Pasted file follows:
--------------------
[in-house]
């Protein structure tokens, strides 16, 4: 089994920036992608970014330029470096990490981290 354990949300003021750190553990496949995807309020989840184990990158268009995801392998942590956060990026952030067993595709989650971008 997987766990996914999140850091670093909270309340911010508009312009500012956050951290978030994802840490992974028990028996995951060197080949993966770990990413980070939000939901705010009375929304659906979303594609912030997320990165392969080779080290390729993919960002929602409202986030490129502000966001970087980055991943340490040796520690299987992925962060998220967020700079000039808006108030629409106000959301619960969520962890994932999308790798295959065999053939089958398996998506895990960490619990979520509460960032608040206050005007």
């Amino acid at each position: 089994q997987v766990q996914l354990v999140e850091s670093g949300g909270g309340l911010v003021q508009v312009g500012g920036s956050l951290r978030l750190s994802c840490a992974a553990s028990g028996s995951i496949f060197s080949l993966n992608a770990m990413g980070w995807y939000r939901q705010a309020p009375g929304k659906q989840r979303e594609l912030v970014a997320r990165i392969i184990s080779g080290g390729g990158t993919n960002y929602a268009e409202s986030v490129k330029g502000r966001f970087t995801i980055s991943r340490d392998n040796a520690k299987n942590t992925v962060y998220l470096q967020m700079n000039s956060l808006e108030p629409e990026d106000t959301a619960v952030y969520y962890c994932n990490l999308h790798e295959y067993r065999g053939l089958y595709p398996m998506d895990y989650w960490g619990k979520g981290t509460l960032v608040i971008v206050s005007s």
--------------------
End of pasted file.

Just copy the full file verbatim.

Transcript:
[in-house]
């Protein structure tokens, strides 16, 4: 089994920036992608970014330029470096990490981290 354990949300003021750190553990496949995807309020989840184990990158268009995801392998942590956060990026952030067993595709989650971008 997987766990996914999140850091670093909270309340911010508009312009500012956050951290978030994802840490992974028990028996995951060197080949993966770990990413980070939000939901705010009375929304659906979303594609912030997320990165392969080779080290390729993919960002929602409202986030490129502000966001970087980055991943340490040796520690299987992925962060998220967020700079000039808006108030629409106000959301619960969520962890994932999308790798295959065999053939089958398996998506895990960490619990979520509460960032608040206050005007």
């Amino acid at each position: 089994q997987v766990q996914l354990v999140e850091s670093g949300g909270g309340l911010v003021q508009v312009g500012g920036s956050l951290r978030l750190s994802c840490a992974a553990s028990g028996s995951i496949f060197s080949l993966n992608a770990m990413g980070w995807y939000r939901q705010a309020p009375g929304k659906q989840r979303e594609l912030v970014a997320r990165i392969i184990s080779g080290g390729g990158t993919n960002y929602a268009e409202s986030v490129k330029g502000r966001f970087t995801i980055s991943r340490d392998n040796a520690k299987n942590t992925v962060y998220l470096q967020m700079n000039s956060l808006e108030p629409e990026d106000t959301a619960v952030y969520y962890c994932n990490l999308h790798e295959y067993r065999g053939l089958y595709p398996m998506d895990y989650w960490g619990k979520g981290t509460l960032v608040i971008v206050s005007s």